British Columbia

Emerson 'flabbergasted' by reaction to defection

Conservative cabinet minister David Emerson says he's surprised by the reaction he has received to his decision to join the Stephen Harper cabinet.

Conservative cabinet minister David Emerson says he's surprised by the reaction he has received to his decision to join the Stephen Harper cabinet.

Emerson was elected as a Liberal on Jan. 23 in the riding of Vancouver-Kingsway but was sworn in as a Conservative cabinet minister earlier this week. Some voters in his riding and Liberal riding association officials are angry that he crossed the floor.


Protester in front of MP David Emerson's
constituency office in Vancouver-Kingsway.
Since then, there have been calls for a byelection and demands by the riding association that he return nearly $100,000 in campaign funds. 

But in a telephone news conference late Wednesday, Emerson scoffed at the demand calling it a "pathetic distortion" – saying he brought a "substantial financial contribution" to the Liberals.

"I think these people ought to give their heads a shake and ask themselves how much of that money would even have come to the Liberal party if I hadn't been there," said the newly minted Conservative.

Pablo Coffey, a voter in the riding who showed up at Emerson's constituency office to protest the defection, said Emerson should see if his constituents back his defection.

"If he had the courage to run in a byelection, he wouldn't receive 500 votes. He would be destroyed in this riding."

The Conservatives last won the riding in 1958, and the Tory candidate got less than 20 per cent of the vote on Jan. 23, compared with 43.5 per cent for Emerson and 34 per cent for the NDP candidate

Emerson says he expected there would be critics, but adds he's surprised by the level of animosity directed at him and his family since his decision to join the Conservatives.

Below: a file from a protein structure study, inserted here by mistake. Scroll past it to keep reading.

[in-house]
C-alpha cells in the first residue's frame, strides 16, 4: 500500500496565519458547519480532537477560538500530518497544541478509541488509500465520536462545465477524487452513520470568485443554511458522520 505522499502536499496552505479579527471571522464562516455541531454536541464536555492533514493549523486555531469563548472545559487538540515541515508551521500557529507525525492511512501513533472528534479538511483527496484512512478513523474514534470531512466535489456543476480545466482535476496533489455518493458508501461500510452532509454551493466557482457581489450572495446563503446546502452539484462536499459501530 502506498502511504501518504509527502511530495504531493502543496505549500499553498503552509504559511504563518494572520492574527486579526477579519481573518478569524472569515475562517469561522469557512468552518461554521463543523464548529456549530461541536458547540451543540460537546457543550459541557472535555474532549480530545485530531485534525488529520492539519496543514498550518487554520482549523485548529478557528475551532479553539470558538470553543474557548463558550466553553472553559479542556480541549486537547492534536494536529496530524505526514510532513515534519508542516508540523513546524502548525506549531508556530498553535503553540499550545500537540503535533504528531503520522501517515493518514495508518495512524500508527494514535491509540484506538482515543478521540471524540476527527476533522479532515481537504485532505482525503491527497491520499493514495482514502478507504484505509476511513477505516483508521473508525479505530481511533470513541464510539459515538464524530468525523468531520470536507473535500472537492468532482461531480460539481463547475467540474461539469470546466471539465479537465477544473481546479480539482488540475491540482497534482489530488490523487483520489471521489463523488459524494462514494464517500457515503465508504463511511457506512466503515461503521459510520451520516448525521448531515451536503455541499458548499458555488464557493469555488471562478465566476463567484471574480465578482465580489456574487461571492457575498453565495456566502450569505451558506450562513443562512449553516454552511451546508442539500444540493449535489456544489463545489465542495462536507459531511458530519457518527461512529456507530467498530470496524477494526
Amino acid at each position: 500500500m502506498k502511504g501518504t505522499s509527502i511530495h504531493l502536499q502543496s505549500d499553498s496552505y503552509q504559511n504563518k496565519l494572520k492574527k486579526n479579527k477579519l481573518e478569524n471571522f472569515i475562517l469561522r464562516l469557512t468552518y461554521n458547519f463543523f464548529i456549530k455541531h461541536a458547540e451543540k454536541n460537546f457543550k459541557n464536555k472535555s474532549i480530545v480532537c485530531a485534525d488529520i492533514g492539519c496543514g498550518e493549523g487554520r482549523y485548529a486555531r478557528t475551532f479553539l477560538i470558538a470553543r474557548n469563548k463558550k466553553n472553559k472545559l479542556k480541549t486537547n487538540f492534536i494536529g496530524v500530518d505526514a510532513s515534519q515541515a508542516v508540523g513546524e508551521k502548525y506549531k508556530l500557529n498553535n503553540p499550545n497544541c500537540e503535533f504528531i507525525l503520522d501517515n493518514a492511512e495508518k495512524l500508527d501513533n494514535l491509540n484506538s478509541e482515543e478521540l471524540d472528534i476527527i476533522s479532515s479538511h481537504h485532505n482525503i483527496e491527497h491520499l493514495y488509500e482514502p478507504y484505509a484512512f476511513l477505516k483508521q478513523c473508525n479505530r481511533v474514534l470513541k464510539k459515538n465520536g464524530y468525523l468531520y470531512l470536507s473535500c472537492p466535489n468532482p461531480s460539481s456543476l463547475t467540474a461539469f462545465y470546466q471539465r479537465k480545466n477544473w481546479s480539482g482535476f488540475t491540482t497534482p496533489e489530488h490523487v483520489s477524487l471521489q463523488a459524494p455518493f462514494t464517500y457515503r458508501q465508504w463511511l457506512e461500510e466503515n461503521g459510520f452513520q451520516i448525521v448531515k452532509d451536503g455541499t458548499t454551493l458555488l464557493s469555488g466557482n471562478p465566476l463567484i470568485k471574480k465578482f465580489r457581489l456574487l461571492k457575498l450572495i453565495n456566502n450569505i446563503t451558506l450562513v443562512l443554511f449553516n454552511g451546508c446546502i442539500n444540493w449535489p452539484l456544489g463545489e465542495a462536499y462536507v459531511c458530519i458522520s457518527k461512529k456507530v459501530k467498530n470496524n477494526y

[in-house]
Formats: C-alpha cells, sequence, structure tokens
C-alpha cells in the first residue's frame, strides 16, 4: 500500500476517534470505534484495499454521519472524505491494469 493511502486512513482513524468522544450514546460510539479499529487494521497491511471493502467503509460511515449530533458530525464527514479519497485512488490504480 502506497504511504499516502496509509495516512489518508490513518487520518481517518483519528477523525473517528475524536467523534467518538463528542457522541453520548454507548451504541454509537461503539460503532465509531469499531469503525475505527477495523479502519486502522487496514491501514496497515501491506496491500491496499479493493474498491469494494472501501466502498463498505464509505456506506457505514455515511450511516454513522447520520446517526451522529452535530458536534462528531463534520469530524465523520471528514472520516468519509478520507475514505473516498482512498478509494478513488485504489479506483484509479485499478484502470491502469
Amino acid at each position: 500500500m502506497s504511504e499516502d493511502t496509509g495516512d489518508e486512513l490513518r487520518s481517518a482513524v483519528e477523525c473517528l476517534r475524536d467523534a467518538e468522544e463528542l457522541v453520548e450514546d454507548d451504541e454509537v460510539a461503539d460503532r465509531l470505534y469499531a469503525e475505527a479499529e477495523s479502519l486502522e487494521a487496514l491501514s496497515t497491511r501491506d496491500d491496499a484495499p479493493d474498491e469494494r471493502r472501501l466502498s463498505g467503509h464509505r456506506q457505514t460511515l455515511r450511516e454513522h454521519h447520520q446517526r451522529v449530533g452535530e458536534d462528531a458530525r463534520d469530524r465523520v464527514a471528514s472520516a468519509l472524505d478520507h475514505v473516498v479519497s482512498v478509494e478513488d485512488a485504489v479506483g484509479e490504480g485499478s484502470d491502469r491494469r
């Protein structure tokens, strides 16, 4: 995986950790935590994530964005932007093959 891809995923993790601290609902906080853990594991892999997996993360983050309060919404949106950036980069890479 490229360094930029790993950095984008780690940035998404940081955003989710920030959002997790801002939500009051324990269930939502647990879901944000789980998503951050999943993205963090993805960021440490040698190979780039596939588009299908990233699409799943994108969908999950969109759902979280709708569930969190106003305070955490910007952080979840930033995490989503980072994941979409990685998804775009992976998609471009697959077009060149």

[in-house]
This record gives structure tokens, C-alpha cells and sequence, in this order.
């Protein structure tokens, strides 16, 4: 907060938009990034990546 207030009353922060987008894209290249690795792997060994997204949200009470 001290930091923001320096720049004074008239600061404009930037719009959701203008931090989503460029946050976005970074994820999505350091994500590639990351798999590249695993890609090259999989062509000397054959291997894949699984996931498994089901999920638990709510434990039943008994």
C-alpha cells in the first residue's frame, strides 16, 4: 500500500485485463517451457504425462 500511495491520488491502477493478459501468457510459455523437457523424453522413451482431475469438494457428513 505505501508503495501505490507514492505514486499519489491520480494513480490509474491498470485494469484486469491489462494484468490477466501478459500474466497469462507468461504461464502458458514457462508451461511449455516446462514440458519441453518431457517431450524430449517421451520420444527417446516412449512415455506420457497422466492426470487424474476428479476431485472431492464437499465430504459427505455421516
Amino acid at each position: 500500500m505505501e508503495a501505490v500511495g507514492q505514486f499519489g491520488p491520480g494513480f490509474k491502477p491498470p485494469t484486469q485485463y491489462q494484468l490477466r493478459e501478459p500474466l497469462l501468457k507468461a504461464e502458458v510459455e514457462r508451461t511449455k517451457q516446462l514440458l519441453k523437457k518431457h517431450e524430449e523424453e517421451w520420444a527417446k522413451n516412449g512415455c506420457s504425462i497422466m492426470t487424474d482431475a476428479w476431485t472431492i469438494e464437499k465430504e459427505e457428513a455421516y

"I've been flabbergasted to say the least about the way people treat each other in politics."

Emerson says it is possible he misjudged the level of loyalty expected in politics. But he continues to insist he can do more for his constituents from the government side of the house than from the opposition benches.

Emerson says he plans to stay on with his new party and plans to run as Conservative in the next election.


David Emerson in 2004. (CP Photo/
Andrew Vaughan)
He bristled at the suggestion that his defection showed a lack of respect for the voters and his campaign team in Vancouver-Kingsway. 

"If you want to call it arrogance, go ahead, fill the newspaper with it. I don't really care. I am pursuing the very agenda that I got involved to pursue when I was in the Liberal Party supporting Paul Martin. I'm continuing to pursue it. So if that's arrogant to you, then so be it."

Emerson says he hasn't spoken with Martin since his decision to cross the floor.

Emerson opposed Liberal softwood deal

Emerson, formerly the Liberal industry minister, objected to a deal to settle the softwood dispute that the former government was close to disclosing, the Toronto Star reported.

He told the newspaper that he opposed the deal in cabinet because it wasn't good enough.

While Canada maintained that it had won international trade rulings giving the Canadian industry a complete victory, he says the Liberals were prepared to settle for less.

And while publicly rejecting the U.S. call for more negotiations, Ottawa was in fact close to reaching a backroom deal that would have allowed the U.S. to keep some of the tariffs it had collected on Canadian lumber and limit Canadian access to the U.S. market, the newspaper said.